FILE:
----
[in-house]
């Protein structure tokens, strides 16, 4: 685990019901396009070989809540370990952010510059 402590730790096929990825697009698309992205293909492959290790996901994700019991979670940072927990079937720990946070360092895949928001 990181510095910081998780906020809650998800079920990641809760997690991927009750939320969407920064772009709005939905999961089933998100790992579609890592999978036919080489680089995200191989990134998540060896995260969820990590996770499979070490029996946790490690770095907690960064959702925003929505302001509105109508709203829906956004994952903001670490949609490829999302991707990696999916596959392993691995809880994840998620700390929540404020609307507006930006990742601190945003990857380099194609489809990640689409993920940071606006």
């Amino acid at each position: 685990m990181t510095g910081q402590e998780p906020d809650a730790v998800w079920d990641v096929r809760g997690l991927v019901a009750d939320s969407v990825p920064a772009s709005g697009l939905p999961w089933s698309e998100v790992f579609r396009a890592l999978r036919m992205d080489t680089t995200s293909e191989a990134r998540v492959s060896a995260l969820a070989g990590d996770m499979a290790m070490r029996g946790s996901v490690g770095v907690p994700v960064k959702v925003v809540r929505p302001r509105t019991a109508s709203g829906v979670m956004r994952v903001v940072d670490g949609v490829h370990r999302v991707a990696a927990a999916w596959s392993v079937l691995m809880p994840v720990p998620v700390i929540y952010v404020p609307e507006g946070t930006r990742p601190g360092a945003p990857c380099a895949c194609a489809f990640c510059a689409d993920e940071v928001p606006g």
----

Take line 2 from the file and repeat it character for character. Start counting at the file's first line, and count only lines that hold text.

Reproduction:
């Protein structure tokens, strides 16, 4: 685990019901396009070989809540370990952010510059 402590730790096929990825697009698309992205293909492959290790996901994700019991979670940072927990079937720990946070360092895949928001 990181510095910081998780906020809650998800079920990641809760997690991927009750939320969407920064772009709005939905999961089933998100790992579609890592999978036919080489680089995200191989990134998540060896995260969820990590996770499979070490029996946790490690770095907690960064959702925003929505302001509105109508709203829906956004994952903001670490949609490829999302991707990696999916596959392993691995809880994840998620700390929540404020609307507006930006990742601190945003990857380099194609489809990640689409993920940071606006």